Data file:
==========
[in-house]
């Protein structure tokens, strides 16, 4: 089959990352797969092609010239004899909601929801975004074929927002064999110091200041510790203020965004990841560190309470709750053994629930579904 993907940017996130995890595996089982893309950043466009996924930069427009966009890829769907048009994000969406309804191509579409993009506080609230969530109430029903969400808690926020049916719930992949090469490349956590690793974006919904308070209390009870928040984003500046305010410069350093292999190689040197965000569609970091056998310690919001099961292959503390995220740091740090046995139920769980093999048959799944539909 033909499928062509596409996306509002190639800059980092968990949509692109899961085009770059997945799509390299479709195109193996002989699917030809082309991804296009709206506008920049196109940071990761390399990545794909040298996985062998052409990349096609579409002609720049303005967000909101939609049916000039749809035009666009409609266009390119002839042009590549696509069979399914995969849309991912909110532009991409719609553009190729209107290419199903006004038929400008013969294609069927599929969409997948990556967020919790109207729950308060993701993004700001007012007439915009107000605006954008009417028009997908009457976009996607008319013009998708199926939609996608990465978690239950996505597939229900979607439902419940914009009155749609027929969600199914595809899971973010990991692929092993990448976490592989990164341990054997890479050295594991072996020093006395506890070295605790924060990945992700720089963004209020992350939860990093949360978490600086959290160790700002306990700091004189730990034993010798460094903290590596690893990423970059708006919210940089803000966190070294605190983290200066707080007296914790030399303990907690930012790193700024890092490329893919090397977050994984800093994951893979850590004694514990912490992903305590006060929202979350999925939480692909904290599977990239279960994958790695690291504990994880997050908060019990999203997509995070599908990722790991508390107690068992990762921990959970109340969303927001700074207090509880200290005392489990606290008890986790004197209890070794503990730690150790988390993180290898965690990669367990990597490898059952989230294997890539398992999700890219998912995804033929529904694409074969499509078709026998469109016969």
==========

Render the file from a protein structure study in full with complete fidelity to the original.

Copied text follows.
[in-house]
């Protein structure tokens, strides 16, 4: 089959990352797969092609010239004899909601929801975004074929927002064999110091200041510790203020965004990841560190309470709750053994629930579904 993907940017996130995890595996089982893309950043466009996924930069427009966009890829769907048009994000969406309804191509579409993009506080609230969530109430029903969400808690926020049916719930992949090469490349956590690793974006919904308070209390009870928040984003500046305010410069350093292999190689040197965000569609970091056998310690919001099961292959503390995220740091740090046995139920769980093999048959799944539909 033909499928062509596409996306509002190639800059980092968990949509692109899961085009770059997945799509390299479709195109193996002989699917030809082309991804296009709206506008920049196109940071990761390399990545794909040298996985062998052409990349096609579409002609720049303005967000909101939609049916000039749809035009666009409609266009390119002839042009590549696509069979399914995969849309991912909110532009991409719609553009190729209107290419199903006004038929400008013969294609069927599929969409997948990556967020919790109207729950308060993701993004700001007012007439915009107000605006954008009417028009997908009457976009996607008319013009998708199926939609996608990465978690239950996505597939229900979607439902419940914009009155749609027929969600199914595809899971973010990991692929092993990448976490592989990164341990054997890479050295594991072996020093006395506890070295605790924060990945992700720089963004209020992350939860990093949360978490600086959290160790700002306990700091004189730990034993010798460094903290590596690893990423970059708006919210940089803000966190070294605190983290200066707080007296914790030399303990907690930012790193700024890092490329893919090397977050994984800093994951893979850590004694514990912490992903305590006060929202979350999925939480692909904290599977990239279960994958790695690291504990994880997050908060019990999203997509995070599908990722790991508390107690068992990762921990959970109340969303927001700074207090509880200290005392489990606290008890986790004197209890070794503990730690150790988390993180290898965690990669367990990597490898059952989230294997890539398992999700890219998912995804033929529904694409074969499509078709026998469109016969």